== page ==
|Concord, Ca. Mt. Diablo in the background. |
Ironically the number of people here who have actually read
my blog is closer to four.
The reason may strike you as strange, or possibly even stupid, but that number has seemed bigger in my mind, more real in many ways, because of its association.
There isn't really a ritual of manhood in most of U.S. culture. I couldn't tell you when I "grew up," and if you listen to my uncle Peter (the guy with heart disease at fifty telling people how they ought to live), I still haven't. I left Westwood, California where I lived in a two-bedroom apartment with four other guys who were all going to UCLA while I was working as a night security guard because it gave me the chance to get paid for eight hours of reading at a stretch. When a friend invited me up north to a little city called Concord, I jumped at the chance. (I was very unhappy in Westwood due to a crisis of faith I was having within Islam and U.S. Muslims' interpretation of it--but that's another story.)
Concord became the place I will always associate with young adulthood. I had my own apartment there. I had to give up the pittance pay of graveyard shift security, and even though I went from that to waiting tables, it was "real"er money than I had ever made. I got married there. I walked off a job that didn't respect me. I got promoted into a management position there. I (poorly) made a choice between a love interest and a friend, and faced the first of what would be real and lasting consequences for my mistakes. To this day I work right on the boarder of Concord and Pleasant Hill at the community college there. Concord looms large in my brain as a place of major significance.
It is a place where shit got real.
There was also this event. A strange sort of serendipitous event. I was playing Sim City on Play Station, and when I reached 100,000 population, my city demanded an airport. A couple of days later, I was driving along Marsh drive to pick up my girlfriend and I passed the city limits of Concord and saw the population sign. At that time I think it was around 110,000. Well, I thought about my game denizens demanding an airport at such a mere 100,000 population city and how stupid it was. Why, I thought, if that were accurate, Concord would have an airport. (I was still pretty new to the area.) But Concord was a little Podunk suburb that certainly didn't have any airport.
That's when I looked over to my right.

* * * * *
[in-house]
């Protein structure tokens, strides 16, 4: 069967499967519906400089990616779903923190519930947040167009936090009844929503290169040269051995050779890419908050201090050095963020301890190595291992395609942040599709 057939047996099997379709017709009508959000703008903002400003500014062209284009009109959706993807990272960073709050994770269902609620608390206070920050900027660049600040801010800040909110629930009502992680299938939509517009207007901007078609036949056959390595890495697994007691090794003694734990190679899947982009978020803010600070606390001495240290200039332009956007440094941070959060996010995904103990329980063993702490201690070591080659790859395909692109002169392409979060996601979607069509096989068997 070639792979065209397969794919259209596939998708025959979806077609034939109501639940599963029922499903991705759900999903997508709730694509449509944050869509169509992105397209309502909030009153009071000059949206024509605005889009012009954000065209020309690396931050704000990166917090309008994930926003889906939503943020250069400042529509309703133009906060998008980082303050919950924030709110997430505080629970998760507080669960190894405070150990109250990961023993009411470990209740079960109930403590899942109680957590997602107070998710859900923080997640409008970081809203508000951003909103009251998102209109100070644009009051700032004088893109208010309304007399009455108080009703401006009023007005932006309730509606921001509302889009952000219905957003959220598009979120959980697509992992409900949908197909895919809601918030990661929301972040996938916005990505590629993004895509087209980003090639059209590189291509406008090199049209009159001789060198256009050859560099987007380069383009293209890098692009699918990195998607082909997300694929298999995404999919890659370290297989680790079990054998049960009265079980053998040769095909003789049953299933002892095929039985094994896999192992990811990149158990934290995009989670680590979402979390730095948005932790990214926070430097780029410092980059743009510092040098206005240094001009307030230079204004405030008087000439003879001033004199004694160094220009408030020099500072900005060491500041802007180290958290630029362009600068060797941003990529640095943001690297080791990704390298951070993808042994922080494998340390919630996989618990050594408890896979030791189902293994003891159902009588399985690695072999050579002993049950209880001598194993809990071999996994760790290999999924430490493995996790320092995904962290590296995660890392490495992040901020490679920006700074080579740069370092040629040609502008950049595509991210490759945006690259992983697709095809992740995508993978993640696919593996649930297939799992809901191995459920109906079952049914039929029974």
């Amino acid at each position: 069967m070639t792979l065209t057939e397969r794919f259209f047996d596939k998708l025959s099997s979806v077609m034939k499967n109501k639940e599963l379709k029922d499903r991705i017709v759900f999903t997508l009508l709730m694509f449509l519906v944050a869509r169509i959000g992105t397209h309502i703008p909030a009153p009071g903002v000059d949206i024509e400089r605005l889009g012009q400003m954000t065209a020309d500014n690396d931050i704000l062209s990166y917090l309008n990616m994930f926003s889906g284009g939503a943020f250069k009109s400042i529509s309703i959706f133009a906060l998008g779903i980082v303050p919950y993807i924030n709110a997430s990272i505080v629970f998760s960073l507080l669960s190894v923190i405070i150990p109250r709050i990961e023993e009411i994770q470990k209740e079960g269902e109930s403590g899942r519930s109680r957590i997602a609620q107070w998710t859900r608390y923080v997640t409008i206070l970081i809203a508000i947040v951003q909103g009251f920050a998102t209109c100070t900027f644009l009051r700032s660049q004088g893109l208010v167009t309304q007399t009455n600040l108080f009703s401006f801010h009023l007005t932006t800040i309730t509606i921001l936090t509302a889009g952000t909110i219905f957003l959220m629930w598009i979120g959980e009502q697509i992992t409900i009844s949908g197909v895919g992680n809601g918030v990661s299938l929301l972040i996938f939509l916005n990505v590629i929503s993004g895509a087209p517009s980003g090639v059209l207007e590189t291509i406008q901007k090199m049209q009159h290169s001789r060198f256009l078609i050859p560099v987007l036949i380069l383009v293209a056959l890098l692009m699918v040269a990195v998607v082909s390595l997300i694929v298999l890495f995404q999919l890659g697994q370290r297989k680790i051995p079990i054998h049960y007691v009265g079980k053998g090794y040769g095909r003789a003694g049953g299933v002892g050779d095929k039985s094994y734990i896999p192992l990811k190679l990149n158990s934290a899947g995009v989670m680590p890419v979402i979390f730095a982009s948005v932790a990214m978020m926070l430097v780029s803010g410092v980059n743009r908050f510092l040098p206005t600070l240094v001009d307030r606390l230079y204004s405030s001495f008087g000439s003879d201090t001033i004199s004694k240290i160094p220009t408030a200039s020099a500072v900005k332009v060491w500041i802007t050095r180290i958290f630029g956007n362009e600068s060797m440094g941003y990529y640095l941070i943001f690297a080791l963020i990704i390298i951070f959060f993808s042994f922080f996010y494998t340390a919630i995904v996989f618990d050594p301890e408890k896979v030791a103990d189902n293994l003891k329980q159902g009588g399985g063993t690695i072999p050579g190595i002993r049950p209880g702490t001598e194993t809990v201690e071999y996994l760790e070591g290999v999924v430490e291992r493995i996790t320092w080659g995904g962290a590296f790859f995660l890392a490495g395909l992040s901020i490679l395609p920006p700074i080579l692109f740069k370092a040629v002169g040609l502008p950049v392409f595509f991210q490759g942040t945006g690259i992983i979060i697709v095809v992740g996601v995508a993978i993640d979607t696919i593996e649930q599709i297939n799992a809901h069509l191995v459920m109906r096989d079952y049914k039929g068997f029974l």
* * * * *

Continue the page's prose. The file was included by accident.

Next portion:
Anyone who knows the area is probably chuckling already. Marsh Road runs along the west side of Buchanan Airfield--Concord's airport. So I literally had the thought that Concord didn't have an airfield as I was turning to look at it. That always sat in my mind as one of those almost-a-sitcom joke moments. (Like when the characters talk about someone who's standing behind them or insist something doesn't exist that is in the shot with them.) And with it came the thought that Concord had reached some sort of "real" demarkation line as well. Concord had an airport. It was a "real" city.
Concord's shit just got real.
But the unintended side-effect of that moment and that video game and seeing the airport during the exact moment I was thinking that Concord didn't have an airport, is that I can't help looking at the population sign every time I drive into Concord. It's like how you always think of that one person when a certain song starts to play. So I have always been extremely conscious of the population of Concord. And with Concord being associated with so many "adulty" transitions in my life, it is hard not to have a soft spot for it. It's population feels like it's the first sized city that makes for a "real" city. For me, that number--124,000 currently--is intimately connected with a sort of "legitimate" size. In Concord boys become men and little towns grow up to be great big cities with airports. Concord is the demarcation line between fake and real.
I told you it was stupid.
So watching my pageviews go up into six figures and driving into school maybe once every couple of weeks, I started to put those two numbers together in my head. Getting as many pageviews as that city--the city where I became an adult--is kind of a bigger deal in my head than even the nice round number of 100,000. Getting to the point where I've had enough readers that every single person in that "really real" city has read my blog (at least by the numbers) is pretty damned cool.
Of course, as always, when I hit a milestone, I don't think of myself so much as my readers. Yeah, I know that of those 124,000 people, most have probably not stayed to read, but it still makes me very grateful for every one who has. You guys are absolutely amazing.
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